On a Thursday afternoon, there is no trace of the sun on Lexington, given the tall buildings on both sides. It’s okay, because the temperature is nice. It’s 77° Fahrenheit with a late summer breeze.
A dad carries his baby boy in a sling. Baby rests his head on dad’s tummy, sleeping tightly. His two little bare feet dangle in the wind. Dogs are taking their afternoon walks, sticking their tongues out to taste the cool air. Between 77th and 78th street, Butterfield Market is busy, not inside the shop but outside of it, where the long benches attract relaxing crowds. Among these people, six are having ice creams, and a guy is eating a peach while his friend is peeling a banana.
Classic New Yorkers walk so fast—even to nowhere. Still, on a day like this, a sense of the slower pace of summer comes across. While jaywalking, people laugh and talk to each. A man gives his wife a bite of his apple. Many people walk and talk on the phone; a guy smiles sweetly while listening to the person on the other end.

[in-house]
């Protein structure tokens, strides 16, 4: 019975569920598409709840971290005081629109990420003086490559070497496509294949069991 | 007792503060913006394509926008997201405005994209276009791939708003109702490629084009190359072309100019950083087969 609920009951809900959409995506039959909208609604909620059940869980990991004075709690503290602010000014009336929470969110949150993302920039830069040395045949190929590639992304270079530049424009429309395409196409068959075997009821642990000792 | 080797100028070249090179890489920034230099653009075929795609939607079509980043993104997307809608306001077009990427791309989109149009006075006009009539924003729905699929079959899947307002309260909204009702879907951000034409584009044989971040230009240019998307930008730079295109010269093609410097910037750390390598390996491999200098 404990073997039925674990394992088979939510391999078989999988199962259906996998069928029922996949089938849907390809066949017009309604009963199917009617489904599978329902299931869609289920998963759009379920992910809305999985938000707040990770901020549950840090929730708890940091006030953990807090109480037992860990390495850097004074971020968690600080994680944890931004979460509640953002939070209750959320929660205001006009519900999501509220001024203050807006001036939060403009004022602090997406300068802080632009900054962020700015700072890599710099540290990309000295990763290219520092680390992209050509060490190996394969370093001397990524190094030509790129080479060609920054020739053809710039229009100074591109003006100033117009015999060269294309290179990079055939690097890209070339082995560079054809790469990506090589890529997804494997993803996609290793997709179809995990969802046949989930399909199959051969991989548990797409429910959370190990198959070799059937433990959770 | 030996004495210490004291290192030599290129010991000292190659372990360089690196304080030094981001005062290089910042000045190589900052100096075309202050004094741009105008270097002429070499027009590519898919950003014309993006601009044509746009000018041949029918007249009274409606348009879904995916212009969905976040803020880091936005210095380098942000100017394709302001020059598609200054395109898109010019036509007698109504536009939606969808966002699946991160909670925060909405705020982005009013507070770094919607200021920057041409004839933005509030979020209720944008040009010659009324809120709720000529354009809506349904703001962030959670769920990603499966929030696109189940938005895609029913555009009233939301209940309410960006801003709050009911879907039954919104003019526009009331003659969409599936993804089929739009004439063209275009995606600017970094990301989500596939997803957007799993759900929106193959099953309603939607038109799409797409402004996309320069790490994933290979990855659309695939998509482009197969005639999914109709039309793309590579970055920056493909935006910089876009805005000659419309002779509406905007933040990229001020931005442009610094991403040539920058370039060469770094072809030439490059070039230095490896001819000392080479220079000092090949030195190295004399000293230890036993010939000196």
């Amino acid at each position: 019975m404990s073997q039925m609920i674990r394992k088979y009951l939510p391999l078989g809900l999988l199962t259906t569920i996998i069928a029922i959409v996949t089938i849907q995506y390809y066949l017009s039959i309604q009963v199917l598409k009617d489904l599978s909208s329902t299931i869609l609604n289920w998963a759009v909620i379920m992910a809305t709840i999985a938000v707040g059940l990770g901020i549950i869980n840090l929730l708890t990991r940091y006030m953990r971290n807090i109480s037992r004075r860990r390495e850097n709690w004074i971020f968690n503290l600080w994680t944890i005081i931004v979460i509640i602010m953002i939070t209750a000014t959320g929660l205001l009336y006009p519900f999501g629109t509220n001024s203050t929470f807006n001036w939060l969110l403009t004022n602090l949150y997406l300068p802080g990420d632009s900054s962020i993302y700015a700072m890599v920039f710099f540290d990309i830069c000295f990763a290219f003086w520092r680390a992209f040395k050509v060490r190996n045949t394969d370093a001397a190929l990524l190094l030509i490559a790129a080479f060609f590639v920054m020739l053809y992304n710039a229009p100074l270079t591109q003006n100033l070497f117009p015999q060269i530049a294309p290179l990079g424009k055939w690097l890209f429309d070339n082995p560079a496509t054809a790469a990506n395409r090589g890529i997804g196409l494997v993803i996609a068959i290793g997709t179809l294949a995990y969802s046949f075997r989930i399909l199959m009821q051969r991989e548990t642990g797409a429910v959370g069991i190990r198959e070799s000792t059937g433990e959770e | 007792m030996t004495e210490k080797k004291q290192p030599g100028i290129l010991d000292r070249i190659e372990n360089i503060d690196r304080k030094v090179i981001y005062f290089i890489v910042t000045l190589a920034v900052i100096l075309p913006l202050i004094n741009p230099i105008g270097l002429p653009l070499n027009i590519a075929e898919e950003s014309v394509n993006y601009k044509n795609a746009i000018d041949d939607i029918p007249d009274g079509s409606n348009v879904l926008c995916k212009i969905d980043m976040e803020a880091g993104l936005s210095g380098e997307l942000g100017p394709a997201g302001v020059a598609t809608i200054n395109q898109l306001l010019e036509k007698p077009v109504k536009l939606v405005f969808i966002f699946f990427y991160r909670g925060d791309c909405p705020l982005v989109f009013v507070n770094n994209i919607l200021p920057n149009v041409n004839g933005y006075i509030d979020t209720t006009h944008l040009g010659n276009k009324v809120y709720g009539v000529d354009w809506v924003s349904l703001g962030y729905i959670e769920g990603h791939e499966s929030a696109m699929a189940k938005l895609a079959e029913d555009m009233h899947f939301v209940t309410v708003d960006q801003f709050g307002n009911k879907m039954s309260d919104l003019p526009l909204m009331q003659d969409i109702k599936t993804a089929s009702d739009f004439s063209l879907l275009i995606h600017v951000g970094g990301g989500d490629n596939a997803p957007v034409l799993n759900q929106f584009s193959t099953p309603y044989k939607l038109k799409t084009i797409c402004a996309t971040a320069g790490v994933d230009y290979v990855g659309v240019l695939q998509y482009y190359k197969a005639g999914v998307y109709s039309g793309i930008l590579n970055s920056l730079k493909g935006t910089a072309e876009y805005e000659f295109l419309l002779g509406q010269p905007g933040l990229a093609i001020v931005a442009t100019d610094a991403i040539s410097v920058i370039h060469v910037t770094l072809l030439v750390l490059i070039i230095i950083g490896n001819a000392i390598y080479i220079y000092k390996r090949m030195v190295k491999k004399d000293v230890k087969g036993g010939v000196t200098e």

Four ladies are window-shopping. Their lipsticks are well kept and shining, and their white hair is blow-dried, glowing. Despite the wrinkles, they still seem to be twenty inside.
“Oh, I love this skirt!” says one.
“I love this dress!” says another.
“I wish I could wear that!”
Every one of them likes something from every window.
They come from Alabama. When I ask what are they doing here, 70-year-old Maddie Cohen giggles, looking at her friends, and says, “We are…playing!” Then they all laugh.